Studies on BLV-associated host factors identified polymorphisms within the bovine major histocompatibility complex (MHC) (BoLA) [20,21,22,23,24,25,26,27,28,29]. BoLA is a highly polymorphic and tightly linked gene cluster . Functionally, the BoLA class II gene is classified into two groups, DR and DQ. The DR molecule was constructed from a single DRA locus and a single DRB3 locus, and DQ molecules were constructed from at least two DQA loci and two DQB loci . To date, 136 DRB3, 65 DQA, and 87 DQB alleles have been registered on the IPD-MHC database (http://www.ebi.ac.uk/ipd/mhc/bola). Recently BLV proviral load quantification methods have been developed [17, 32] and several studies have successfully identified SNPs or BoLA-DRB3 alleles that are associated with increasing or suppressing the BLV provirus load [27,28,29, 33,34,35,36]. However, the results of association studies that compared the frequencies of BoLA alleles in low proviral load cows with those in high proviral load cows were strongly affected by the allele frequencies in normal cows, and there is little information on how the allele frequencies were stable year-on-year in a countries.
For BLV diagnosis, proviral load is one of the major diagnosis indices for determining disease progression and transmission risk. Therefore, in this study, we investigated BoLA-DRB3 and BoLA-DQA1 allele frequencies in Japan over 4 years, performed an association study using the specific BoLA class II allele to determine BLV provirus load in Holstein cows, and determined proviral load-associated polymorphisms using cow which collected among 4 years.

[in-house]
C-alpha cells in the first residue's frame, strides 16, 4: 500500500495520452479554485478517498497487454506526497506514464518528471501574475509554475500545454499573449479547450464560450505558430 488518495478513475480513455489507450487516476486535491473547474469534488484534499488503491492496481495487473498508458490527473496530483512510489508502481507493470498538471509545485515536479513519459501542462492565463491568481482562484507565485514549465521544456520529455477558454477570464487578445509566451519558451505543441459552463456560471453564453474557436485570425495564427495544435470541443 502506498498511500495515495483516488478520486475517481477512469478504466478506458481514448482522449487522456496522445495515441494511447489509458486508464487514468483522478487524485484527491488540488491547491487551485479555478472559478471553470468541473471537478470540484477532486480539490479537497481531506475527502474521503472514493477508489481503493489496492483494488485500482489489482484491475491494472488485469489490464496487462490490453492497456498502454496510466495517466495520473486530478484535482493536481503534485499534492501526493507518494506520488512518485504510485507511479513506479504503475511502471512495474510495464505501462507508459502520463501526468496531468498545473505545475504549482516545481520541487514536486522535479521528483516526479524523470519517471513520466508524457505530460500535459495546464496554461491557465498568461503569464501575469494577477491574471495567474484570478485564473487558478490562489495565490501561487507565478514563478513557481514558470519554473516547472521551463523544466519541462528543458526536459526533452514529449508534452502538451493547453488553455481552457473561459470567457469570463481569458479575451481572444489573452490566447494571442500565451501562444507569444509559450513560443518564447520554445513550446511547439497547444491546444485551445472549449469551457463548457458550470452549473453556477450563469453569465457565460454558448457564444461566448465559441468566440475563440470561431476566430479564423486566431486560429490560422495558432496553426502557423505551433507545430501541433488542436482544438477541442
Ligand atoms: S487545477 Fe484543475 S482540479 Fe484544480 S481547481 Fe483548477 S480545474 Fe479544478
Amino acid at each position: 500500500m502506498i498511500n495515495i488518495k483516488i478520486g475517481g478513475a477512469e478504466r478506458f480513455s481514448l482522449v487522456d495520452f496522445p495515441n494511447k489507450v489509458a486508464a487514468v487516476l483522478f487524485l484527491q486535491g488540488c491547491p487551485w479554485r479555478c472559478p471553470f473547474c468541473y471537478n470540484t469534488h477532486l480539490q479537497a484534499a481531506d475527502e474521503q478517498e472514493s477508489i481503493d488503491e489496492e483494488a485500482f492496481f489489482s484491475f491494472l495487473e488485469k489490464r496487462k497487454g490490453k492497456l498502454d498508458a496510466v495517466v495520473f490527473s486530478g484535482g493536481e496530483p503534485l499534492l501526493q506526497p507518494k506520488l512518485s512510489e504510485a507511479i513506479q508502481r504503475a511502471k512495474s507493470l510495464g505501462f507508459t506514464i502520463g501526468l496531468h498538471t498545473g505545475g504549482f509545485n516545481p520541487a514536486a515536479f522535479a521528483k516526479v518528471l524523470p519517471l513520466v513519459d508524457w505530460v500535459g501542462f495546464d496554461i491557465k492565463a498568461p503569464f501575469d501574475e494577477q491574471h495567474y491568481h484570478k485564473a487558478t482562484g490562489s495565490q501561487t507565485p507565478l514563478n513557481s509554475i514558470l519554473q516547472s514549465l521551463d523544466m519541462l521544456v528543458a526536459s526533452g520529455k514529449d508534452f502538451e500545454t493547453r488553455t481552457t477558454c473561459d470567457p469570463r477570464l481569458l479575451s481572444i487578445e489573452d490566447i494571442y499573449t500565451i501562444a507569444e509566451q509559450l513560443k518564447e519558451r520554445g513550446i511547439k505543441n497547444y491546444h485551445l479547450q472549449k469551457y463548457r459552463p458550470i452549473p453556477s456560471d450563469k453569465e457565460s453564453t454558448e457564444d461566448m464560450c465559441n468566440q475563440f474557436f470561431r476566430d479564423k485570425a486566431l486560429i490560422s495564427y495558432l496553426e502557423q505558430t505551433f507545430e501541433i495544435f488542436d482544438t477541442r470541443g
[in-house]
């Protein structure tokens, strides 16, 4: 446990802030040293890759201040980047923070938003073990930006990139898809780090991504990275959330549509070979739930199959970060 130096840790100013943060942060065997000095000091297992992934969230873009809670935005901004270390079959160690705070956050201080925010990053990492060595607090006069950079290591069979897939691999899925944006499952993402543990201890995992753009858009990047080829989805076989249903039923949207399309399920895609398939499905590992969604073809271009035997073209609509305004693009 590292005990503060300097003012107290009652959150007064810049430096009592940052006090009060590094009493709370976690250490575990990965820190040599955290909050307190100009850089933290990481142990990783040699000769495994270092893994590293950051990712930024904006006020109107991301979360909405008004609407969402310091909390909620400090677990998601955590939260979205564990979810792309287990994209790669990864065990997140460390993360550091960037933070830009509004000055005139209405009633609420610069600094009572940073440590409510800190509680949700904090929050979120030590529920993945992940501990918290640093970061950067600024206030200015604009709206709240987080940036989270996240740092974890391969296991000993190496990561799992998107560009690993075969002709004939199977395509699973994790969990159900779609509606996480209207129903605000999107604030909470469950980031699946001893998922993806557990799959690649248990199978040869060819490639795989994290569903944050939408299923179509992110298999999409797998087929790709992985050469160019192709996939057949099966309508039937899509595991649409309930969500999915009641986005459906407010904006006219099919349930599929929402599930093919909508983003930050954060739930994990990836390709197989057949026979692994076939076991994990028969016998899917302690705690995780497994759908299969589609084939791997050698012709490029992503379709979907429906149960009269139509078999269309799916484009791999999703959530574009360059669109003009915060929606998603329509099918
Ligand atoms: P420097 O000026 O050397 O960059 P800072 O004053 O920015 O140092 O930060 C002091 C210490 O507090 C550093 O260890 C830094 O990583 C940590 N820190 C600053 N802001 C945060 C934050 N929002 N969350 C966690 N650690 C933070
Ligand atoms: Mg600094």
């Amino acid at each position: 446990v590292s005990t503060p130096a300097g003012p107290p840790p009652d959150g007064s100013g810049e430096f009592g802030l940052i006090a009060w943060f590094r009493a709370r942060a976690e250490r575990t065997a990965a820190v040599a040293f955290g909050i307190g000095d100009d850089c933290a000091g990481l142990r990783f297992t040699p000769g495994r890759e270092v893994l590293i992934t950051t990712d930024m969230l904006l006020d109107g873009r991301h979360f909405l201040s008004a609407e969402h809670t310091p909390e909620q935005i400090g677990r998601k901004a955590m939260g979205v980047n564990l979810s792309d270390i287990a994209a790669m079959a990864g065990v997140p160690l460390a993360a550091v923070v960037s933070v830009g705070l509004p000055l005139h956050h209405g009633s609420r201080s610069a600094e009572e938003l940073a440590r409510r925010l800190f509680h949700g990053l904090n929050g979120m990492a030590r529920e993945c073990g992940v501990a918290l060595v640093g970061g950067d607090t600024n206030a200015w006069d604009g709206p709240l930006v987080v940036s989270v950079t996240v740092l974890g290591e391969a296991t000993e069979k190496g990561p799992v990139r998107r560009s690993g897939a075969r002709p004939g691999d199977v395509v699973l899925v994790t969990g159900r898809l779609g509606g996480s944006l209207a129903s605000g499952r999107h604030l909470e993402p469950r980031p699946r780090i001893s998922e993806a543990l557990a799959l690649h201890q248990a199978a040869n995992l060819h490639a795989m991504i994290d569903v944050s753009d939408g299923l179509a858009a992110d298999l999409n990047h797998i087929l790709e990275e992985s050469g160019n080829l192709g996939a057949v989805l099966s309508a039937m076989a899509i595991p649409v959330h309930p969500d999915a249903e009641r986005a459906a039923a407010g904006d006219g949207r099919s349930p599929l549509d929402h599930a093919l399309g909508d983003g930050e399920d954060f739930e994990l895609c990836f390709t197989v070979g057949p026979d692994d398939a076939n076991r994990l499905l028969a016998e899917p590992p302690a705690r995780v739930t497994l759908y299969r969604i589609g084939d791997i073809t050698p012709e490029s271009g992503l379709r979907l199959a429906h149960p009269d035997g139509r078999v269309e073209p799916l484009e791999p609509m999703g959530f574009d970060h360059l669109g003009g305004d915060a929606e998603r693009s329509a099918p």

We collected blood samples from 1290 cow heads over 6 months old from BLV-positive farms in a nationwide survey in Japan from 2011 to 2014, isolated genomic DNA and sera from peripheral blood. Cows determined as BLV-positive by anti-BLV gp51 antibody ELISA kit using sera (JNC Corporation, Kanagwa Japan) (Table 1) and the BLV proviral load measured by the BLV-CoCoMo-qPCR-2 method  using genomic DNA. First, we confirmed the allele frequencies of BoLA-DRB3 gene in each 4 years and confirmed the allele frequency is stable in these 4 years in Holstein in Japan (Fig. 1). Next, our previous report showed that cows with a detected proviral load of over 14,000 copies/105 cells (as determined by the BLV-CoCoMo-qPCR-2 method) secreted BLV provirus into nasal secretions . Thus, these cows may be high-risk transmitters. Therefore, we here categorized the 910 BLV-infected cows into two groups, as follows: (i) cows with proviral load over 10,000 copies/105 cells—high-risk BLV spreader cows, and (ii) cows with proviral load under 10,000 copies/105 cells—low-risk BLV spreader cows (Table 1). The 910 cow heads tested were separated into 341 heads of “low-risk spreaders” and 569 heads of “high-risk spreaders.”